GLENDALE, Ariz. - The high-scoring Oregon Ducks found a way to score on a blocked extra point, getting the rarest of all calls: a one-point safety.
In the Fiesta Bowl, Kansas State defensive lineman Javonta Boyd blocked an extra point after Oregon had taken a 31-10 lead in the third quarter. In the NFL the play would be dead, but it is a live ball in college. That's why the weirdness started.
The ball didn't make it into the end zone. Defensive end Ryan Mueller corralled it out of the air at about the 2-yard line. Knowing the Wildcats could return it for a 2-point conversion of their own, he retreated and tried to get around the end. His problem was, he had retreated into his own end zone.
Mueller was caught in the end zone, and as he was being dragged down he tried to lateral it to teammate Allen Chapman, who was brought down in the end zone.
If you knew what the ruling was, congratulations. It's from the dustiest pages of the rule book. If a defensive player goes back into his end zone after grabbing a missed conversion and is tackled there, it is a one-point safety. All other safeties, such as when an offensive player is tackled with the ball in the end zone, are worth two points.
"I've never heard of a one-point safety rule," Kansas State linebacker Arthur Brown said.
"We got a safety for one point today, and I had no idea what that was," Oregon coach Chip Kelly said. "When they told me they were going to give us one point, I said, 'We'll take it.'"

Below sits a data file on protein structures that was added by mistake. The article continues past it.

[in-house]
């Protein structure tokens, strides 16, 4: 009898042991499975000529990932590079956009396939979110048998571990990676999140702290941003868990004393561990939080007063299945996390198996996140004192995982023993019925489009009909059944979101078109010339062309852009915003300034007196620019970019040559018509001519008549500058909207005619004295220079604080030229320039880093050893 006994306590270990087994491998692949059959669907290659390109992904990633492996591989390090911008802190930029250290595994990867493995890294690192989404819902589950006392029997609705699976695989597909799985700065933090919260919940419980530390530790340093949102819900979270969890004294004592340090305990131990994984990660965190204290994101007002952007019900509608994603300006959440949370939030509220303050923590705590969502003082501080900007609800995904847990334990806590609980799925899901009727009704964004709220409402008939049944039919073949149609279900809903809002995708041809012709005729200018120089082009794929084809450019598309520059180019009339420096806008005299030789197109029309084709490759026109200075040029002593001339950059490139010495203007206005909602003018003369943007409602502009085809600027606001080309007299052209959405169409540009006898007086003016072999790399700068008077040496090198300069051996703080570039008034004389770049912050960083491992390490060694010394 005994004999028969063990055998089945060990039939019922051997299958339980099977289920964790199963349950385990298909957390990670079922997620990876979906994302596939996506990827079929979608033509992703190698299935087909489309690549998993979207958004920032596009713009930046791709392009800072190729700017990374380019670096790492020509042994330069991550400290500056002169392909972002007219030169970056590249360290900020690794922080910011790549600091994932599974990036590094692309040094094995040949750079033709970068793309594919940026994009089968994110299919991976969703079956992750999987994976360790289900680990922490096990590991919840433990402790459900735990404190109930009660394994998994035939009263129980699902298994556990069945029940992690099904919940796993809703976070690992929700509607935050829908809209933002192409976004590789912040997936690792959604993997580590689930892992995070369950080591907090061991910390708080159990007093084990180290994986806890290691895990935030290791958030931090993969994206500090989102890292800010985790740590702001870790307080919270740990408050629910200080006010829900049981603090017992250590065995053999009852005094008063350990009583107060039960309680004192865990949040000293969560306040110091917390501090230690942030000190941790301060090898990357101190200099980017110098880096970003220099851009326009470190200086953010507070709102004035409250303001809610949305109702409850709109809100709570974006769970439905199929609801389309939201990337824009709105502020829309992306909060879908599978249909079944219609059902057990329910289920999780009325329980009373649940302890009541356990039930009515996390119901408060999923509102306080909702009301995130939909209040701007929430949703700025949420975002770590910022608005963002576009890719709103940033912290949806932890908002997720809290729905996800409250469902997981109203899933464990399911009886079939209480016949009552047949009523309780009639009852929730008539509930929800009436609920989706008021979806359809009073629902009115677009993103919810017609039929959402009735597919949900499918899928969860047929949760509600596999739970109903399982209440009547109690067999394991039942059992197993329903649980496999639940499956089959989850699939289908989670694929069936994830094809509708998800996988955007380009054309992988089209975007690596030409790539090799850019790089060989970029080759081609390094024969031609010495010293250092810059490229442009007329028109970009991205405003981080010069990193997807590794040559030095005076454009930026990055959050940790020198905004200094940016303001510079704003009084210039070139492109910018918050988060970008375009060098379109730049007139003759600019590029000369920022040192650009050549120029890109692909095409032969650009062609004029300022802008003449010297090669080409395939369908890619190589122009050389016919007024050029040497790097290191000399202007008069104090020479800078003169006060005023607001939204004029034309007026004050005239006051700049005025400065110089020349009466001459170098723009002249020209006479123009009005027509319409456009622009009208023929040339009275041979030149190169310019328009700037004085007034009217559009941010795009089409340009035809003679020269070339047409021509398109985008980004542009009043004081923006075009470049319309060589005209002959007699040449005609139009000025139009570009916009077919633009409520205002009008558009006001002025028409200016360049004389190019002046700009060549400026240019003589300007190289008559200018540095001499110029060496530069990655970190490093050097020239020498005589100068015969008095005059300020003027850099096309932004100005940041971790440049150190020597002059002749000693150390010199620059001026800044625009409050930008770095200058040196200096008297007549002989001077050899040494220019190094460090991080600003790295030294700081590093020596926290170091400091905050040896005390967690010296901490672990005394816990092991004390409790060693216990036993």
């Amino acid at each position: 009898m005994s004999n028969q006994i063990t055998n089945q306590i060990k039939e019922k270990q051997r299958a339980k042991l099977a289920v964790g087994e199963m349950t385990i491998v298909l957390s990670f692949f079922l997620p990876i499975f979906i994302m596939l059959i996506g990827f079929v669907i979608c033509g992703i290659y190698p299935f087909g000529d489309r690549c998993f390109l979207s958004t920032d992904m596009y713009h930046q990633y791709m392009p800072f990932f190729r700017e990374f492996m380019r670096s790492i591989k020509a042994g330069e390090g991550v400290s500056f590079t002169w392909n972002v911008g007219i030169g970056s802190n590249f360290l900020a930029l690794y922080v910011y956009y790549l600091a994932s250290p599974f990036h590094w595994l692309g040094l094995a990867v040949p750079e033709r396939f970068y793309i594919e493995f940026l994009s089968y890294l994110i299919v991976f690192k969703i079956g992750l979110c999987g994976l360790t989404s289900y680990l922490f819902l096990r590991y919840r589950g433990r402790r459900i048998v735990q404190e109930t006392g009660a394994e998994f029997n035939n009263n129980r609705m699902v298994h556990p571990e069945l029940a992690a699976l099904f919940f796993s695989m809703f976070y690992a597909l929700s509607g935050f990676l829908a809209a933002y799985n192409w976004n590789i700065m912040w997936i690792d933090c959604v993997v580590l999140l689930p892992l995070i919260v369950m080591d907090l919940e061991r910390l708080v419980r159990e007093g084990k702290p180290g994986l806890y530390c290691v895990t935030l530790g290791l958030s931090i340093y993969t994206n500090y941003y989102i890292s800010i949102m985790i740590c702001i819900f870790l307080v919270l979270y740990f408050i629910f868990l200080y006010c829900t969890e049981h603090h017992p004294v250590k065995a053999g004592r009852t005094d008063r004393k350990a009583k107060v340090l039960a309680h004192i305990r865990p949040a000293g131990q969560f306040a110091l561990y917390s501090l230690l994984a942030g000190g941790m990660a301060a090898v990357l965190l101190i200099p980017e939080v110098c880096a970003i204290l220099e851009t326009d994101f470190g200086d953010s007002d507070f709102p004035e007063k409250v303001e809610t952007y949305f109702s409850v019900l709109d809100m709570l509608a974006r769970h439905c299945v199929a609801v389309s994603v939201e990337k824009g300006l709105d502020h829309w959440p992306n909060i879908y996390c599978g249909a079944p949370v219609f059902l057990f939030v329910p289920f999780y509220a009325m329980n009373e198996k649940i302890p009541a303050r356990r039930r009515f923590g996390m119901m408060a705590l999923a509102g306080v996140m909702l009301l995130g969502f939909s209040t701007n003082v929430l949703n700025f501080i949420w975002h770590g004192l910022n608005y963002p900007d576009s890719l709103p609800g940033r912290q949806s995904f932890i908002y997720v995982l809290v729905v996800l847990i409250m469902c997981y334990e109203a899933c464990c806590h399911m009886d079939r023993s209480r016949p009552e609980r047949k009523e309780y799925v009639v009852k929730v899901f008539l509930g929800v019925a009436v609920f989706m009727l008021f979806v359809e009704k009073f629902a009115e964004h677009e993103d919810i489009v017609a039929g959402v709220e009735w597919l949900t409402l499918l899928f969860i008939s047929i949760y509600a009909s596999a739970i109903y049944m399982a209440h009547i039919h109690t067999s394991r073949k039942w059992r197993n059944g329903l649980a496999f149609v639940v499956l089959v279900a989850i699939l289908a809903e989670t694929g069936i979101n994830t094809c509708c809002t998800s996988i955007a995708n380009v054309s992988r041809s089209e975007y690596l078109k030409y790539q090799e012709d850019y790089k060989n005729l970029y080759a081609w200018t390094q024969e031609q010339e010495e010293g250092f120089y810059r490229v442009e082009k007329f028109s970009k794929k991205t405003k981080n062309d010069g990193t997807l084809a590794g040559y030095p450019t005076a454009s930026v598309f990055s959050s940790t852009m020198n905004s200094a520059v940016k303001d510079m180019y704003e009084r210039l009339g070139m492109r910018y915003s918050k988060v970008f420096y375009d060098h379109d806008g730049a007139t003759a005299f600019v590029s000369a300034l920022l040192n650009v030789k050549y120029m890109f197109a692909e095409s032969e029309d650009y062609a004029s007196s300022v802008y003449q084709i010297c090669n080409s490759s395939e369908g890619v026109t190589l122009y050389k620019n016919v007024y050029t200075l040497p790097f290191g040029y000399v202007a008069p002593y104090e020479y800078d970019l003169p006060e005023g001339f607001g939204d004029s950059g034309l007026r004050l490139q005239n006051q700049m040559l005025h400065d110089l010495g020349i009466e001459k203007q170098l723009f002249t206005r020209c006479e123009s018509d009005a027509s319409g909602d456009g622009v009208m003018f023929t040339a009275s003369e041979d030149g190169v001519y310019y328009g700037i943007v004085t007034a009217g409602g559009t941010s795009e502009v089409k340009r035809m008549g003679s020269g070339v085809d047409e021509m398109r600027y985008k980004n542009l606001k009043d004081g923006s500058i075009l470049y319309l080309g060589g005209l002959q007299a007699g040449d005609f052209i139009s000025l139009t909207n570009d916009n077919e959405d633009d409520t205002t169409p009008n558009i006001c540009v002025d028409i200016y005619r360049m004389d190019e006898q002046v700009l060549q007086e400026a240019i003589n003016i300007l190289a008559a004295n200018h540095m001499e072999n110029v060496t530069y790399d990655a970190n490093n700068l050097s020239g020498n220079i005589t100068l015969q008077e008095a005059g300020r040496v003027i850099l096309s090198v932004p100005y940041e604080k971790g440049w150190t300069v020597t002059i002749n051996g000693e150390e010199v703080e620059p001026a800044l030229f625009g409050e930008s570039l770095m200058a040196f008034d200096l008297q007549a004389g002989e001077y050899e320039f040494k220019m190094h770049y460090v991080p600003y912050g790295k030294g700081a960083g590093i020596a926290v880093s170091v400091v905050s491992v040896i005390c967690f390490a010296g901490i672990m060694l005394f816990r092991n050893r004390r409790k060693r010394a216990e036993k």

A blog named Quirky Research listed four known one-point safeties in all levels of college football, and just two from Division I: from a NAIA Division II game in 1996, from a junior-college game in 1996, from a 2004 game between Texas and Texas A&M, and then the Fiesta Bowl was the fourth.
In that Texas-Texas A&M game, a snap on Texas' extra-point attempt was dropped and the kicker hit a ground ball off the ground that went into the end zone. A Texas A&M player fell on it and was tackled in the end zone for the one-point safety. The coaches in that game were caught off guard by the rule.
"I'm a little embarrassed," Texas coach Mack Brown said, according to the Associated Press game story from that day. "I didn't know that was a rule."
Said A&M coach Dennis Franchione, "I don't know that I've ever seen a one-point safety. That was a unique call."
The odds of that happening in any game are astronomical, much less in a high-profile BCS game.
So for everyone who was watching and saw it, consider yourselves lucky. It might be a very long time before you see a one-point safety again.
"It's one of those weird things that happens, I guess," quarterback Collin Klein said.
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